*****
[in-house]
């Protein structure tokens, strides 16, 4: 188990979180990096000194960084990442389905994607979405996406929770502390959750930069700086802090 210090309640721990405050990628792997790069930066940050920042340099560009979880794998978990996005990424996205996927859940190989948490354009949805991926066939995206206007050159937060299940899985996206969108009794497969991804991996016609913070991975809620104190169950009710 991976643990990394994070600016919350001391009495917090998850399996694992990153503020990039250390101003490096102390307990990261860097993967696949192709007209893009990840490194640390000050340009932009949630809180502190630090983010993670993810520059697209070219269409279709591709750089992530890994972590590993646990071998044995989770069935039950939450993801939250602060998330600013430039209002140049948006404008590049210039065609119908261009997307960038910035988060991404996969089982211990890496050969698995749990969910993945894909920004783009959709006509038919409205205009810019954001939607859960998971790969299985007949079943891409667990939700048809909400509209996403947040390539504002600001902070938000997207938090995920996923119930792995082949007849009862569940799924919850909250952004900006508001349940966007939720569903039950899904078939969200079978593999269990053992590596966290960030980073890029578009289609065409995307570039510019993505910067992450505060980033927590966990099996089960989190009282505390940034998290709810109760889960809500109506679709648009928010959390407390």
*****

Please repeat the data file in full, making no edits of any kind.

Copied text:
[in-house]
């Protein structure tokens, strides 16, 4: 188990979180990096000194960084990442389905994607979405996406929770502390959750930069700086802090 210090309640721990405050990628792997790069930066940050920042340099560009979880794998978990996005990424996205996927859940190989948490354009949805991926066939995206206007050159937060299940899985996206969108009794497969991804991996016609913070991975809620104190169950009710 991976643990990394994070600016919350001391009495917090998850399996694992990153503020990039250390101003490096102390307990990261860097993967696949192709007209893009990840490194640390000050340009932009949630809180502190630090983010993670993810520059697209070219269409279709591709750089992530890994972590590993646990071998044995989770069935039950939450993801939250602060998330600013430039209002140049948006404008590049210039065609119908261009997307960038910035988060991404996969089982211990890496050969698995749990969910993945894909920004783009959709006509038919409205205009810019954001939607859960998971790969299985007949079943891409667990939700048809909400509209996403947040390539504002600001902070938000997207938090995920996923119930792995082949007849009862569940799924919850909250952004900006508001349940966007939720569903039950899904078939969200079978593999269990053992590596966290960030980073890029578009289609065409995307570039510019993505910067992450505060980033927590966990099996089960989190009282505390940034998290709810109760889960809500109506679709648009928010959390407390």